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Benita Lee - June 18, 2018
An unexpected increase in weight can be concerning for anyone. But it’s an unfortunate side effect of many common medications. Insulin, blood pressure medications, antidepressants, and even migraine medications can all cause weight gain, and some may even worsen the health conditions they’re trying to treat.
Sudden weight gain is never a reason to stop your medication without seeing your doctor first. See More
Katie Mui - June 14, 2018
Yeast infections are caused by Candida albicans, a type of fungus that is naturally found in the vaginal flora of most women. However, too much of a good thing can be bad, and overgrowth of Candida leads to a common condition for women called a yeast infection. Telltale signs include itching, soreness, and a white, thick discharge with little odor.
Given how unpleasant these symptoms can be, it’s no surprise that women are eager to skip the doctor’s visit and reach for over-the-counter (OTC) products for quick relief. See More
Dr. Sharon Orrange - June 05, 2018
Antidepressants, blood pressure drugs, and allergy medicines are some of the many popular medications that can affect your dreams, and not always in a good way.
Medications that influence the neurotransmitters in our brain — those same chemicals that affect our mood and alertness — often come with the reported side effect of causing disturbing dreams and nightmares. While nightmares occur in only 1–5% of folks using these medications, here is the list of the most common offenders. See More
Benita Lee - May 22, 2018
Have you ever tried to fill a prescription at the pharmacy only to discover that it wasn’t covered by your insurance? This was a direct result of your plan’s drug formulary. A drug formulary is a list of prescription drugs that an insurer covers and ultimately determines how much a patient will pay for a medication.
Learning how drug formularies work can mean the difference between you paying full price for a medication to your insurance paying for it. See More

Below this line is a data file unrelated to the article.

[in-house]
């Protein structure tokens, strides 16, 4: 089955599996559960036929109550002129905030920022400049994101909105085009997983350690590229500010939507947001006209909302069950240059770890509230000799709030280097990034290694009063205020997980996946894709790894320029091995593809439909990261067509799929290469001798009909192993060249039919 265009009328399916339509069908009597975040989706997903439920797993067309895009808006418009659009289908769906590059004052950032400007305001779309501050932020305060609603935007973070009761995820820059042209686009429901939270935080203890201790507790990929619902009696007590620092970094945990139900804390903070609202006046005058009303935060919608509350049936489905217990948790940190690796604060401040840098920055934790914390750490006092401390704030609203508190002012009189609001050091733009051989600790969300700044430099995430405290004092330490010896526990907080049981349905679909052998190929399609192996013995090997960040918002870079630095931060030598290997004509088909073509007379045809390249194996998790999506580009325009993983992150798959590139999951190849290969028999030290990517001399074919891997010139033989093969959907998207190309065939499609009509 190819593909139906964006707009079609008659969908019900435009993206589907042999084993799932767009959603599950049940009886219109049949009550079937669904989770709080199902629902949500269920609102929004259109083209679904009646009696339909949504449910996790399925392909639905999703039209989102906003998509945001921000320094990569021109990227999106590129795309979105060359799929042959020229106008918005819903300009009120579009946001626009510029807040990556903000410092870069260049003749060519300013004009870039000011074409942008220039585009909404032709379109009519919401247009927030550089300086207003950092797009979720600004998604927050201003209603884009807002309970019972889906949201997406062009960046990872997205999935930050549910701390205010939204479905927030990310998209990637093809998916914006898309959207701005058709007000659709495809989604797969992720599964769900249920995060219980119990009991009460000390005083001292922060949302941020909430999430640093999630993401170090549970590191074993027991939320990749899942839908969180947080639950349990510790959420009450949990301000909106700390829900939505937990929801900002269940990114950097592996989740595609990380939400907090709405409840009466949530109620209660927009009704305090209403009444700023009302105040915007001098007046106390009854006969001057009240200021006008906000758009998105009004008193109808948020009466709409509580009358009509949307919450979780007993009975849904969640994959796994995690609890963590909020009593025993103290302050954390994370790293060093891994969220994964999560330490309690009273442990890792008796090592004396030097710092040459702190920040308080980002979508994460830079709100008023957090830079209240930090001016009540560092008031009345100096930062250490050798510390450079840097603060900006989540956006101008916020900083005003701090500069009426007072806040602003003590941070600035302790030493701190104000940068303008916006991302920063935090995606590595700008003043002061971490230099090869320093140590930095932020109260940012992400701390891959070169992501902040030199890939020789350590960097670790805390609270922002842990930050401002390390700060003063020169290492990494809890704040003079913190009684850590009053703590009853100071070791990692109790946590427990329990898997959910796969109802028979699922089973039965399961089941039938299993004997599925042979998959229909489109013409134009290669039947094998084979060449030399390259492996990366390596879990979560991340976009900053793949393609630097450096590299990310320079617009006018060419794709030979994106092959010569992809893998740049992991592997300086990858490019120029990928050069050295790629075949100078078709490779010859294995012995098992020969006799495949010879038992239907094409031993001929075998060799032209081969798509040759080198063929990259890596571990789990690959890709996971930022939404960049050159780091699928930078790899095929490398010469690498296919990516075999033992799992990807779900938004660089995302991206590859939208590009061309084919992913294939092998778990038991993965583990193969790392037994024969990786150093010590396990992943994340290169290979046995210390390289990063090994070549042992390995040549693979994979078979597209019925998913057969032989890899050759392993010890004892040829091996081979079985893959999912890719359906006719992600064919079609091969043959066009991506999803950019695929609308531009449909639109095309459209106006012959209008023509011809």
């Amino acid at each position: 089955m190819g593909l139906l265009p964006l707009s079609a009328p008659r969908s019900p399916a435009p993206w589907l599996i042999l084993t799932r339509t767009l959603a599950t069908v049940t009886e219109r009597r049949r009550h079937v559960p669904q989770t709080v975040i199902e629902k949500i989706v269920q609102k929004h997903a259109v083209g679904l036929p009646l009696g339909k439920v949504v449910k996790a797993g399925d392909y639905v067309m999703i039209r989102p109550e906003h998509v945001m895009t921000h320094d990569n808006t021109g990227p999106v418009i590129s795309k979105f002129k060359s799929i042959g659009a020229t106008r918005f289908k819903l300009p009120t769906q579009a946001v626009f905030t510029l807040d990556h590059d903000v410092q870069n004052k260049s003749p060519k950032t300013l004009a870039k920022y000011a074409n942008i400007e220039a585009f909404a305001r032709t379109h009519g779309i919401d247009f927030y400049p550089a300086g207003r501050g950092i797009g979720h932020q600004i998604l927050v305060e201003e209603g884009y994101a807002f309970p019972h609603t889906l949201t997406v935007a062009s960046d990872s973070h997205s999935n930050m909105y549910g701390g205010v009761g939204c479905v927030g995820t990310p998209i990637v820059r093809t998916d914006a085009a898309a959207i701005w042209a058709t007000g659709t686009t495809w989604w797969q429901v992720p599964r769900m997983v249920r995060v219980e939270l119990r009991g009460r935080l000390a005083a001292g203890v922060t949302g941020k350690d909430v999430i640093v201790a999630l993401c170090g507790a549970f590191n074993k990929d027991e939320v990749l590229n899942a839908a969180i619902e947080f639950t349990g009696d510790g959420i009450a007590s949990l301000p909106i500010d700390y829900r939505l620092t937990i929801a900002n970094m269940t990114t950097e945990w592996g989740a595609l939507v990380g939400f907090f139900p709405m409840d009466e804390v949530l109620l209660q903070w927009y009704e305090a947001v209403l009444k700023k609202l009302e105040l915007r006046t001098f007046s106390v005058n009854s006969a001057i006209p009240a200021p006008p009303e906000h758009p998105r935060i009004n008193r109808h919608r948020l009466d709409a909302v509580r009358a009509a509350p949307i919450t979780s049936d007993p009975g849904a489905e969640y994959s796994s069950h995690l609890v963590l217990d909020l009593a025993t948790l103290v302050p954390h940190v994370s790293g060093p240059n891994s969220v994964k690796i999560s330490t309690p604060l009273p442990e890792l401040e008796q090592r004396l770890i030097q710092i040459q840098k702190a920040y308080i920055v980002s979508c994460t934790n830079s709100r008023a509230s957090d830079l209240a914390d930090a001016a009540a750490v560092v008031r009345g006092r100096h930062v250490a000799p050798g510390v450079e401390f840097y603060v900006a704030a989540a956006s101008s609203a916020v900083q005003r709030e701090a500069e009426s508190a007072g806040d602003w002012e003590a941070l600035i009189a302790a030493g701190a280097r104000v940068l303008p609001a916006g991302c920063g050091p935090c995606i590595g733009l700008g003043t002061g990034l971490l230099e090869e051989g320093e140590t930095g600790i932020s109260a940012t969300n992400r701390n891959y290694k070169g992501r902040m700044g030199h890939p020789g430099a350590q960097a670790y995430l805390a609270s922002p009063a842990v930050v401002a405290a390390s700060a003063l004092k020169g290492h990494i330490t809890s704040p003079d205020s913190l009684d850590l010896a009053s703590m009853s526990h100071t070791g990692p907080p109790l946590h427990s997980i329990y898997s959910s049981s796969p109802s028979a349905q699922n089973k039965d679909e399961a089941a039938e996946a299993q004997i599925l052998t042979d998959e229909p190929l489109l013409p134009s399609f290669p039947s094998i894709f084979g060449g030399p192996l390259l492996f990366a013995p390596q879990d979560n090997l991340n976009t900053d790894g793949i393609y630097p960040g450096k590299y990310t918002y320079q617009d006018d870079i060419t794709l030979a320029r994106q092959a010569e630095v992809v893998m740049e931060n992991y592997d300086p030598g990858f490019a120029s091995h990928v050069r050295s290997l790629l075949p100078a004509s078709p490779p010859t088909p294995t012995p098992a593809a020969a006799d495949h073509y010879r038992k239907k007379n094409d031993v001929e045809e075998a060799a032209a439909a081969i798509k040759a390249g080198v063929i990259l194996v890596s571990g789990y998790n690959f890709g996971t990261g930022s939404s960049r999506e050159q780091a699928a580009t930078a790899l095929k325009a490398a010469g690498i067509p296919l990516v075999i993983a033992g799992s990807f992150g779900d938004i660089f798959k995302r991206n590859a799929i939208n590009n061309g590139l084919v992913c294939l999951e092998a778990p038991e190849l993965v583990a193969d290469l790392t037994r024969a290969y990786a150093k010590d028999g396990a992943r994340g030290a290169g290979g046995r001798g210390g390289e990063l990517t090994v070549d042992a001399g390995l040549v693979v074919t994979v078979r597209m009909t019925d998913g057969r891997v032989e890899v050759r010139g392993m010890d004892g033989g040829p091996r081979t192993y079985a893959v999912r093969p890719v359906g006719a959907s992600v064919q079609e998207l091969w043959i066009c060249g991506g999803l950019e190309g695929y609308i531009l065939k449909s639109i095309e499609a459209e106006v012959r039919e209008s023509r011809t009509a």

Tori Marsh - May 16, 2018
Turns out, taking a certain kind of drug today is associated with an increased chance of dementia as many as 20 years from now, according to a new study.
The study looked at people who had taken anticholinergic drugs that are frequently prescribed for depression, urinary incontinence, overactive bladder, asthma, Parkinson’s disease, and allergies. People who had taken drugs from specific classes of anticholinergics had as much as a 30% greater likelihood of being diagnosed with dementia later in life. See More
Tori Marsh - May 08, 2018
Diabetes has become one of America’s most expensive diseases, costing the average patient almost $17,000 per year. A majority of that expense is due to the cost of diabetes medications – which are only getting more expensive. Recent data from the GoodRx Index reveals that diabetes medications continue to surge each month.
The monthly GoodRx Index report also showed these drug trends for April:
- Prices for brand-name drugs are on the rise. See More
Tori Marsh - May 07, 2018
In what appears to an abnormally bad year for seasonal allergies, rates for allergy medication fills are exceeding the last four years by 13%, with some significant geographic variations across the US.
Prescriptions are notably higher in the West and the South, with a 19% increase of fills in the West and a 16% rise in the South. Prescription volumes in the Northeast and the Midwest remain in line with past years – but trends indicate that things could get worse. See More
Dr. Sharon Orrange - April 23, 2018
You just took a urine pregnancy test and it’s positive, what should you do now? As a primary care doctor, many patients contact me before they’ve picked out an OB/GYN. The news of a positive test is an exciting time that often sends patients into a panic about what they should and shouldn’t be doing.
Here are the questions I’m asked all the time.
My urine test was positive. Do I need a blood test?
Generally, the urine tests are accurate enough to eliminate the need for a blood test. See More
Katie Mui - February 22, 2018
“Are you allergic to any medications?”
This is something your doctor will ask you as they reach for their prescription pad. It’s also a question that most people breeze over unless they’ve experienced an adverse reaction to a drug before. Otherwise, it’s hard to know what to look out for.
An allergy to a drug is different from its side effects, which are the known common reactions listed on the drug label. See More
Dr. Sharon Orrange - November 28, 2017
More than one in ten visits to a primary care doctor is for fatigue. Fatigue is composed of three major components: generalized weakness (difficulty in initiating activities), easy fatigability (difficulty in completing activities), and mental fatigue (difficulty with concentration and memory). While certainly not the only answer, medications may cause fatigue. Here are some of the common culprits.
Beta-blockers wear many hats. See More